Hightown Dunes and Meadows in the month of July

As I walked along the coastal footpath at the start of July the air was full of the scent of roses. They were the Japanese Rose (Rosa rugosa) which is now well established in the Sefton Dunes.



Other alien species or garden escapees that added colour were the Poppy, Lupin and Red Hot Poker.


719                            563

Amongst the dunes I spotted the pink flowers of Seaside Centaury, or was it the Common Centaury?. Common Centaury (Centaurium erythraea) has stems that trifurcate at every junction with a pair of opposite leaves just below the junction. A single flower sits at the end of each pair of square stalks and the flowers close in the afternoon.

Seaside Centaury (Centaurium littorale) has leaves that are strap like with parallel sides. The two varieties easily hybridise to become Centaurium x intermedium which is found on the Sefton coast.

Centaury, Common or Seaside

A tea made from Common Centaury stimulates the gastric glands relieving bloating and indigestion.

Along the erosion were clumps of Bladder Campion (Silene vulgaris) easily recognised by its inflated calyx. In the past it was used for medicinal purposes as it contains soapy saponins.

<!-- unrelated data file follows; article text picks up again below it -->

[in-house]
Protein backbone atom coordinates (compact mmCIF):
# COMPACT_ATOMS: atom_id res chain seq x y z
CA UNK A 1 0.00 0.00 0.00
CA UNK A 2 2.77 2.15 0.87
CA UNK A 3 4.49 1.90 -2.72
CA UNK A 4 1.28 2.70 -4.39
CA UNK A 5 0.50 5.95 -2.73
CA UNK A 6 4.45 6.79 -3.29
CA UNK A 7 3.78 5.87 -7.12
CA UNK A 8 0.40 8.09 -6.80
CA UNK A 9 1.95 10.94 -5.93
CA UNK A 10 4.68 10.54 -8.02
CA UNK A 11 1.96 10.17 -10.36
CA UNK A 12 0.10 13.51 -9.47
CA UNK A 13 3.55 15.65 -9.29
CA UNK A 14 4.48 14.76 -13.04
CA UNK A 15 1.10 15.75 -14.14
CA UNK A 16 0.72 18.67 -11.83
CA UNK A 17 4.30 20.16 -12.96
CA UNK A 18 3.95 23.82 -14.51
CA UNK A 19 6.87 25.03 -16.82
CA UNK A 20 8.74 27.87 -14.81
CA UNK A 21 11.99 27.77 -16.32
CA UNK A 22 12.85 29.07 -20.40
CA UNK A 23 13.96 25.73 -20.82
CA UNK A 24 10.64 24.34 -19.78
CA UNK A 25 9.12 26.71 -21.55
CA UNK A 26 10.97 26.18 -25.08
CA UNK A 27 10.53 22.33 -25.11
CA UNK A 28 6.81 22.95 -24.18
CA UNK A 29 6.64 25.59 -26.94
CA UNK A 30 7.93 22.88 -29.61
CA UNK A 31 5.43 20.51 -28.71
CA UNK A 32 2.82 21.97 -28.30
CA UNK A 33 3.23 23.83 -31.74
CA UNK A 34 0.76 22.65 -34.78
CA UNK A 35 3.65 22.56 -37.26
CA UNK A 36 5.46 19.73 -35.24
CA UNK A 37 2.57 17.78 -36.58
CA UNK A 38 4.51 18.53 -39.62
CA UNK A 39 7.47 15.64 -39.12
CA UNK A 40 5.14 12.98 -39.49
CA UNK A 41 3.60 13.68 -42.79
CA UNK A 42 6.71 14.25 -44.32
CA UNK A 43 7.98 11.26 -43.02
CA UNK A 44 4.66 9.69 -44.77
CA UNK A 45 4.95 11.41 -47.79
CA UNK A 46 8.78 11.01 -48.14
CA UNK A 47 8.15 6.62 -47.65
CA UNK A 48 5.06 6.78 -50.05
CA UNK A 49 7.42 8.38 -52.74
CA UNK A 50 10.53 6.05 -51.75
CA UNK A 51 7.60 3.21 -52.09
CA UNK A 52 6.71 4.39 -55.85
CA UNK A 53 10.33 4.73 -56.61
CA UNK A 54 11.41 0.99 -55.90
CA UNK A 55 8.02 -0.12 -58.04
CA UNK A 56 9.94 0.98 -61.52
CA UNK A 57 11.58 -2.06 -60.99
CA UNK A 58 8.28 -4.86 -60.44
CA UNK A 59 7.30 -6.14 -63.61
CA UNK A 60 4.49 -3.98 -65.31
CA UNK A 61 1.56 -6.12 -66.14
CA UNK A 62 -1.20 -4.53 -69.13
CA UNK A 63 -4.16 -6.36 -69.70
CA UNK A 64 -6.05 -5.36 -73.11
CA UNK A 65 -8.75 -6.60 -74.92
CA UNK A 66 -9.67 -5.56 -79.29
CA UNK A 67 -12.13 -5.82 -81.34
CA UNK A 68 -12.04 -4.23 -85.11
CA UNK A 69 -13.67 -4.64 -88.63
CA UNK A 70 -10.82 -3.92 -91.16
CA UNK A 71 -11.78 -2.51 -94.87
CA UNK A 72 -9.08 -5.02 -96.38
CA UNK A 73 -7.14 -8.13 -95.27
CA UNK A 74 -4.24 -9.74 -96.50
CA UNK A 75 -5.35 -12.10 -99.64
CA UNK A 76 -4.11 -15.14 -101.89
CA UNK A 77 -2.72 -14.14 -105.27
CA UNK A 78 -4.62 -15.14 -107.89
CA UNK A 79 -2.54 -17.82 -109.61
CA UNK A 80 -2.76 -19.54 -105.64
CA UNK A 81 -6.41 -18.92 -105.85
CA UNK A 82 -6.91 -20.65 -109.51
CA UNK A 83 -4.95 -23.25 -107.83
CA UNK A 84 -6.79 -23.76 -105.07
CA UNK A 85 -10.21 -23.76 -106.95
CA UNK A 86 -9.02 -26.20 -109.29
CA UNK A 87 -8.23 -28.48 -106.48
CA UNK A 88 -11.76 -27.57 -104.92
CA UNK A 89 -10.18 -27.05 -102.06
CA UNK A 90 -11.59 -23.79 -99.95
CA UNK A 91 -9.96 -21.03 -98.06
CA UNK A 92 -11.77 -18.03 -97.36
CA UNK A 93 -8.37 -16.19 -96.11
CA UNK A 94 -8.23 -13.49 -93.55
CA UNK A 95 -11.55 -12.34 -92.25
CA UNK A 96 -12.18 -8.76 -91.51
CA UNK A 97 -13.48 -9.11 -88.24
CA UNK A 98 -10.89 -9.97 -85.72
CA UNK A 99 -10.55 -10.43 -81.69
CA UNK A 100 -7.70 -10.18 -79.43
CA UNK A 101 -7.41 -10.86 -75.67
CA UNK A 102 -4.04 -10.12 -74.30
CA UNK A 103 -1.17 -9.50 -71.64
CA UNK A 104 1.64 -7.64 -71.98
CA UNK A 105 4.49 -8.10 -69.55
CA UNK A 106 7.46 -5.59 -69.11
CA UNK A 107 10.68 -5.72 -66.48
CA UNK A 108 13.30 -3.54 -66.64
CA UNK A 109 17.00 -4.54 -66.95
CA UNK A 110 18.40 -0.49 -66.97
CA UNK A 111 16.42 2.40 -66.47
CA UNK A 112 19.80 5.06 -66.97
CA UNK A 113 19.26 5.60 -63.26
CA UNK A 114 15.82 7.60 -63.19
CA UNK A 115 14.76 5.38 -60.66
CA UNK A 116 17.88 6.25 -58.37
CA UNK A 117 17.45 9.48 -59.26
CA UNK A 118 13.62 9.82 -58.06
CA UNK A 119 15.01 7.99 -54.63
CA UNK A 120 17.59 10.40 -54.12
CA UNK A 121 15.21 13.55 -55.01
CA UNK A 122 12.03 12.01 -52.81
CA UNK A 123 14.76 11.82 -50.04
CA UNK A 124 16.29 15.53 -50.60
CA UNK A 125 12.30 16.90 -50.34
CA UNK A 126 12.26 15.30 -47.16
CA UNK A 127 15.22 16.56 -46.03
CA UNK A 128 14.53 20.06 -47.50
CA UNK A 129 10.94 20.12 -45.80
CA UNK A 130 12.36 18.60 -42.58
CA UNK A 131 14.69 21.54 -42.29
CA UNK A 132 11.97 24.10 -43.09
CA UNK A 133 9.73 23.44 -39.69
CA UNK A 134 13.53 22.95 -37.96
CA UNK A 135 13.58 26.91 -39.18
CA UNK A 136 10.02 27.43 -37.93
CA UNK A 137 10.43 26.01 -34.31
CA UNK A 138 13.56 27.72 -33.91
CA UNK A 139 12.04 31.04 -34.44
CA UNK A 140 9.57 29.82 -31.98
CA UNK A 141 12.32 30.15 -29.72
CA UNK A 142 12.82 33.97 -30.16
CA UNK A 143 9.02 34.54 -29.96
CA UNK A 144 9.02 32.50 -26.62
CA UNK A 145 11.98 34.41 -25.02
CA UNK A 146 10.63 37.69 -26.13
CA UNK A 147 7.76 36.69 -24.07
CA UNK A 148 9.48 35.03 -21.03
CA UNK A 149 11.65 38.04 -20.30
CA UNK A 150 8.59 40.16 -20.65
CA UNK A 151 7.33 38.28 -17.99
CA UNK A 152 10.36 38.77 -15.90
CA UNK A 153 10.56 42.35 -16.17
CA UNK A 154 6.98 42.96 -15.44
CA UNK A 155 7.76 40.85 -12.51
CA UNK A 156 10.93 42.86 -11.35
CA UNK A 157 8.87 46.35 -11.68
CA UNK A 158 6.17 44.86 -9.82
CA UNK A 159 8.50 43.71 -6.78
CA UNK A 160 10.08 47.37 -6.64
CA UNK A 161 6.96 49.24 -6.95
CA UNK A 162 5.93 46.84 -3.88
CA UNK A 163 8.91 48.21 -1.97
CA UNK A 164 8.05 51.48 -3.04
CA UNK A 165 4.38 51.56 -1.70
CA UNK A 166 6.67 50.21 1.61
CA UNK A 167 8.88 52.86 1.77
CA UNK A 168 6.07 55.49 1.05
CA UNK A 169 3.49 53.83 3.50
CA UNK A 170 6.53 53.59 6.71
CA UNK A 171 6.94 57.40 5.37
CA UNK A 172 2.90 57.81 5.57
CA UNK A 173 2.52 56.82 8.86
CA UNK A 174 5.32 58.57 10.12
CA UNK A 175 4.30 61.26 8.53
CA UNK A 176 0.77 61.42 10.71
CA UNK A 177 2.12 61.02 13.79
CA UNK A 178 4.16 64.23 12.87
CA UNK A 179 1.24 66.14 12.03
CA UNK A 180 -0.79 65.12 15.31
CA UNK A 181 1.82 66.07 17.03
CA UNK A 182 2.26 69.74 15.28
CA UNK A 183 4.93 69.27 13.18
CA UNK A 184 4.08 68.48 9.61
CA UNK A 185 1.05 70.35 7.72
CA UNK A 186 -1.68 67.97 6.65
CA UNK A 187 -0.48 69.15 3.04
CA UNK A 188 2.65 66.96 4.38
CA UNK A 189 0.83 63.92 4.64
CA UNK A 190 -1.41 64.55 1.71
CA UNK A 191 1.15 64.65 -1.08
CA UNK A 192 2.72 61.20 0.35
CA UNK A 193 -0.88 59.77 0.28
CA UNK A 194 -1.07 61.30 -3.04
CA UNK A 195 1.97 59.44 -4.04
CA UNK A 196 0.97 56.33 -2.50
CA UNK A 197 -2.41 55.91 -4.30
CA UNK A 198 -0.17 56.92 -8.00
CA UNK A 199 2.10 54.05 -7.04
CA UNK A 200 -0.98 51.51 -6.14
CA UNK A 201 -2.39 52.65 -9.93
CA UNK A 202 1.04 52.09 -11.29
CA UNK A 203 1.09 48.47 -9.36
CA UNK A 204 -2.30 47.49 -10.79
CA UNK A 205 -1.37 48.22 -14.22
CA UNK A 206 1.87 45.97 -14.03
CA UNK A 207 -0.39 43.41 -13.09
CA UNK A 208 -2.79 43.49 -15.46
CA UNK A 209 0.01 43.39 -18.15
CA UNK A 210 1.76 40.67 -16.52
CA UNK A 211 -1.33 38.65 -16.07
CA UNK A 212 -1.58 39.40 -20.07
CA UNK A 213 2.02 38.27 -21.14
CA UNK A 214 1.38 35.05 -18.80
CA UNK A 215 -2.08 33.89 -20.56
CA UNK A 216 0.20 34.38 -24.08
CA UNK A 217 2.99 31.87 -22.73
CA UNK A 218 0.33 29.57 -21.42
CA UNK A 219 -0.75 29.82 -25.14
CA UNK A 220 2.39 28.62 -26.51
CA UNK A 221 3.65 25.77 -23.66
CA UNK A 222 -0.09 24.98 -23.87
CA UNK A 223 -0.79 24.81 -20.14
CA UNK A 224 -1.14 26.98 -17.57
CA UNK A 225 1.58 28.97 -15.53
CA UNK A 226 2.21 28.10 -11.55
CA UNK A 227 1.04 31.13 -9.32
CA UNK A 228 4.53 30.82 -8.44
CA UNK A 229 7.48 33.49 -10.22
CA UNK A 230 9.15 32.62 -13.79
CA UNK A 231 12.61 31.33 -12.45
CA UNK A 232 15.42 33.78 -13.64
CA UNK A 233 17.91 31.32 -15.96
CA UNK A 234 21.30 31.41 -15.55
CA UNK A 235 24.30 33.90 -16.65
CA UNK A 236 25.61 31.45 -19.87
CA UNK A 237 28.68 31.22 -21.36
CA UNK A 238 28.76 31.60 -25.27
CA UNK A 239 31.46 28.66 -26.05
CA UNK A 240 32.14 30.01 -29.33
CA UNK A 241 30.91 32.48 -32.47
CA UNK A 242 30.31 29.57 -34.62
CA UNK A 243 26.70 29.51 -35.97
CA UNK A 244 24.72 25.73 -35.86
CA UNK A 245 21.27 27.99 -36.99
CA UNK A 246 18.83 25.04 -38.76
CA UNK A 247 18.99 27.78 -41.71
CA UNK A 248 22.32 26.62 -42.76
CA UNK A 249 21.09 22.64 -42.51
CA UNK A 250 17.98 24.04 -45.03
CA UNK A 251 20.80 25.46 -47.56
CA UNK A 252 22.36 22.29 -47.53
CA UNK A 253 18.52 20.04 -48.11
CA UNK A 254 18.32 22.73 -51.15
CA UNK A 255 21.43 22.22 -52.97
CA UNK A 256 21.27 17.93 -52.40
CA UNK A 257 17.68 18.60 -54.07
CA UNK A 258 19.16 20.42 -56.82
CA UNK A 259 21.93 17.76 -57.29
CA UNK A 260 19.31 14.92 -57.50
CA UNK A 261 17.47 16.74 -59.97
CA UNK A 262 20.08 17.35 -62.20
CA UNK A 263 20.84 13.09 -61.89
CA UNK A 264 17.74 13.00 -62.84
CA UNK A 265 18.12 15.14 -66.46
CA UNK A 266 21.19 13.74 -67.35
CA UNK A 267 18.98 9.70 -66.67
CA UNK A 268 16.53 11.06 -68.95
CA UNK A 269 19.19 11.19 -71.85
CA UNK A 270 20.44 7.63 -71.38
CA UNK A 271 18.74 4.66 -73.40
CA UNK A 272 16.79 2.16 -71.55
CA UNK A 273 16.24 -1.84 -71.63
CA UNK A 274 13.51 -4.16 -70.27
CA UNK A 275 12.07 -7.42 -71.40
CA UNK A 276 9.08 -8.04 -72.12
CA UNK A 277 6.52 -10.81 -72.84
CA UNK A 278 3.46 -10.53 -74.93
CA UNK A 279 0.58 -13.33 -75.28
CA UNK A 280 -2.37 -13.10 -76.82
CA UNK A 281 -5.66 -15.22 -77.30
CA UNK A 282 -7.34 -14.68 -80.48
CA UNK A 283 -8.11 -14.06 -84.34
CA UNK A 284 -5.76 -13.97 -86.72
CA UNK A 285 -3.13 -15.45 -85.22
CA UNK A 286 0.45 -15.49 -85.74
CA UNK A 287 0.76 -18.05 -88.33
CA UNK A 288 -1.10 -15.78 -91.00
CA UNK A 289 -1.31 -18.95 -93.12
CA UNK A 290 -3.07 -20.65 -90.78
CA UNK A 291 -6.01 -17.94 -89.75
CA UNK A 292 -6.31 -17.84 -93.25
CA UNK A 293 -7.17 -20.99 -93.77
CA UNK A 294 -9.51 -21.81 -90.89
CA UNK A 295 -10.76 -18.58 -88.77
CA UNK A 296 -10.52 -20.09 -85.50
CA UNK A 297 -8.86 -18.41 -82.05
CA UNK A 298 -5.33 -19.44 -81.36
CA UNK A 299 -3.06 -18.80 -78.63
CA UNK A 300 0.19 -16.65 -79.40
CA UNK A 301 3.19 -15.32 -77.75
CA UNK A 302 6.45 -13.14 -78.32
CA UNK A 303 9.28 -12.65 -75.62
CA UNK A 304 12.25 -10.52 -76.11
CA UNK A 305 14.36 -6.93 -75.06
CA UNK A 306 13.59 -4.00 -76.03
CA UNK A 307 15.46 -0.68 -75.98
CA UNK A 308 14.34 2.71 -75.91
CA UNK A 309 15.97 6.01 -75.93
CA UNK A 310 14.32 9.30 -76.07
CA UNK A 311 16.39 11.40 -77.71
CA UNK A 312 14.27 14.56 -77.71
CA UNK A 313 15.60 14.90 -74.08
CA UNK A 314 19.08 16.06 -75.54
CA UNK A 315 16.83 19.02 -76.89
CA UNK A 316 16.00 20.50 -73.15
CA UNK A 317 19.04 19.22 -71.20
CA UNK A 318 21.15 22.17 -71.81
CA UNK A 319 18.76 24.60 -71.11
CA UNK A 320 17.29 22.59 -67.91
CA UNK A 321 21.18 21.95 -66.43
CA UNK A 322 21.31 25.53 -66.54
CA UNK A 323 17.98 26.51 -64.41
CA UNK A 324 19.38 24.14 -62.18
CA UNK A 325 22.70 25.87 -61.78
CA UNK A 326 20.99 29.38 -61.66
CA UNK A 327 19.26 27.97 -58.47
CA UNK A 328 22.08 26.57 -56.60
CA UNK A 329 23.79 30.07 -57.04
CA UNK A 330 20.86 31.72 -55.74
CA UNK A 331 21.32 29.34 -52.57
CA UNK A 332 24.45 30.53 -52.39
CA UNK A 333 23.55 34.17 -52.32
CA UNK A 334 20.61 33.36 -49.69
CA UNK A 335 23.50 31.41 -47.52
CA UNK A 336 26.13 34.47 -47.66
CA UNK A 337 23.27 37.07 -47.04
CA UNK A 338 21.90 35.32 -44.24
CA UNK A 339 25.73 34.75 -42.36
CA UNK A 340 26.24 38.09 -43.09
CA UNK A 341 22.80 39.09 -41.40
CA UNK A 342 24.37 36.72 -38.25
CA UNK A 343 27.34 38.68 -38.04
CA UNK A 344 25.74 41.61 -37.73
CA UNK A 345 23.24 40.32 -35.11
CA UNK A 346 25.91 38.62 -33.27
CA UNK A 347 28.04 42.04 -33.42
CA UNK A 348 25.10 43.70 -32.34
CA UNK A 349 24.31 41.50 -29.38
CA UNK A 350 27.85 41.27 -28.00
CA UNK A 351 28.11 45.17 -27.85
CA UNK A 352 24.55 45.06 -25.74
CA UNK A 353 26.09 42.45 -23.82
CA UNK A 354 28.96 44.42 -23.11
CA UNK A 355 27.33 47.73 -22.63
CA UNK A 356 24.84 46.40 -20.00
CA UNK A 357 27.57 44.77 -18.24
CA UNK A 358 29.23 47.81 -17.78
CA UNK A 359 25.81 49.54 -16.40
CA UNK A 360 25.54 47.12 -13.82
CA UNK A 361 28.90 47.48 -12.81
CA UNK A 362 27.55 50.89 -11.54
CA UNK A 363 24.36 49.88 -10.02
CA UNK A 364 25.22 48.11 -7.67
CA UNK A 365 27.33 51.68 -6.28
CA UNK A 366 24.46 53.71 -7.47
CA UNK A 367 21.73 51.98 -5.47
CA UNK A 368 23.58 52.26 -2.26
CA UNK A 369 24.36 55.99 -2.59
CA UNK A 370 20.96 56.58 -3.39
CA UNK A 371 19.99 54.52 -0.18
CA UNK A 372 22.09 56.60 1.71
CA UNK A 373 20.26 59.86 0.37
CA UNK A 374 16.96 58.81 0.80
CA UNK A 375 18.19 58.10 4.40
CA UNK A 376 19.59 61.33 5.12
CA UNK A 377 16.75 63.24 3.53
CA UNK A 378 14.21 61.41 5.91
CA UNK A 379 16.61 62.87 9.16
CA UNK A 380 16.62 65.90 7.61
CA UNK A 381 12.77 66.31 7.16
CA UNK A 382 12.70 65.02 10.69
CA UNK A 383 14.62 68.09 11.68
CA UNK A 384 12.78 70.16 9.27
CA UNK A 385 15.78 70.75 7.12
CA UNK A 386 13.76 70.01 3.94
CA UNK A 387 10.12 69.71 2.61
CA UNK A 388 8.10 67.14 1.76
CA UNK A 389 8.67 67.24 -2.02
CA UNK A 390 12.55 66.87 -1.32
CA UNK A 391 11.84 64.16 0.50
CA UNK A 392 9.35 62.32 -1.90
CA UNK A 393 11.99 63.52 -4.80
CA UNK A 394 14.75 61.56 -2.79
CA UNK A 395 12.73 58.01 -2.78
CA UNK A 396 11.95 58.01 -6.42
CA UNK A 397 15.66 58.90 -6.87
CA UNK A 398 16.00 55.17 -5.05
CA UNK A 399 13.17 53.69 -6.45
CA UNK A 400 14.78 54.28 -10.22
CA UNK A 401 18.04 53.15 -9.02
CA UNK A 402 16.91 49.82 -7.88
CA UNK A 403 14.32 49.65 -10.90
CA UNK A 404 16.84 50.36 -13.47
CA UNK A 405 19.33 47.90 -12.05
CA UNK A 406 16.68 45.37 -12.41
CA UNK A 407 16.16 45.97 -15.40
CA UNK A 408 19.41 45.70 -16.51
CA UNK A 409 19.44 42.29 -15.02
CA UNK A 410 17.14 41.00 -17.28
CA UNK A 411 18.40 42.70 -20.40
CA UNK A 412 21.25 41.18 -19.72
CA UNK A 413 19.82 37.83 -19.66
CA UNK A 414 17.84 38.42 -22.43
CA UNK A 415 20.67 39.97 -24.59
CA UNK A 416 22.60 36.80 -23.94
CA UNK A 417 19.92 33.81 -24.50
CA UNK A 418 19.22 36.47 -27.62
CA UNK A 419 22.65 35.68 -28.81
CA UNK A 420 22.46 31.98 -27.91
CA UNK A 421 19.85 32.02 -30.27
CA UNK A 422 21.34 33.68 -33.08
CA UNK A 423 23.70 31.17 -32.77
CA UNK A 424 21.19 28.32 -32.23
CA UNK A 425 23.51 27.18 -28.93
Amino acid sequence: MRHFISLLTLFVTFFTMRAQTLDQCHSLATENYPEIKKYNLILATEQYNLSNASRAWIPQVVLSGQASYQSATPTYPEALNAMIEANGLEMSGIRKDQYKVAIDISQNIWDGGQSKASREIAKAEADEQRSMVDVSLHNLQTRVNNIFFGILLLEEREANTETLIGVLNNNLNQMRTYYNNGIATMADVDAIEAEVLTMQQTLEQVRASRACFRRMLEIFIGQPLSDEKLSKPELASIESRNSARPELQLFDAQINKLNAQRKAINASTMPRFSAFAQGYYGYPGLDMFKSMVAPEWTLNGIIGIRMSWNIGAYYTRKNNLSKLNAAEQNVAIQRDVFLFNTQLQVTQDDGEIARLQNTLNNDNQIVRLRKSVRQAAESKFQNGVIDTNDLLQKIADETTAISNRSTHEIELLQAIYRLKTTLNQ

Bladder Campion

I had now reached the mouth of the River Alt.

Mouth of the Alt

Amongst the sea worn bricks there were some Sea Spurge (Euphorbia paralias) whose sap is supposed to cure warts.

Sea Spurge

Turning inland I came across some Vipers Bugloss (Echium vulgare)

The flowers are red when in bud and then turn pink, only attaining their intense blue colour when fully open. The stems are covered in coarse hairs that form a protection against predators. The flowers are thought to resemble a snake’s head and in the 17th century the plant was used as an antidote to snake venom.

Vipers Bugloss

There were also masses of Everlasting Pea and Vetch.

Everlasting Pea and Vetch

I saw one patch of a blue flower that I think is Chicory.


The sunny weather had brought out the butterflies. There were lots of Small Tortoiseshell Butterfly and the daytime flying Six Spot Burnet moth.

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I also saw the latticed Heath moth


Returning through the dunes I spotted a large caterpillar. I wonder what that will turn into

957 Catterpillar


About crosbyman66

My aim is to create a photo diary of my walks and my travels. I have two main hobbies, walking and photography and these complement each other. I am a senior citizen, what used to be called an old age pensioner, but I don't feel old. Since retirement I have had more time to pursue my hobbies and the opportunity to travel more. My philosophy now is - Do what you can, while you can. My other interests are fine wines and keeping fit. These may not complement each other but keep me happy.
This entry was posted in Butterflies, Hightown Dunes and Meadows, Moths, Natural History, Photography, Sefton Coastline, Wild Flowers. Bookmark the permalink.

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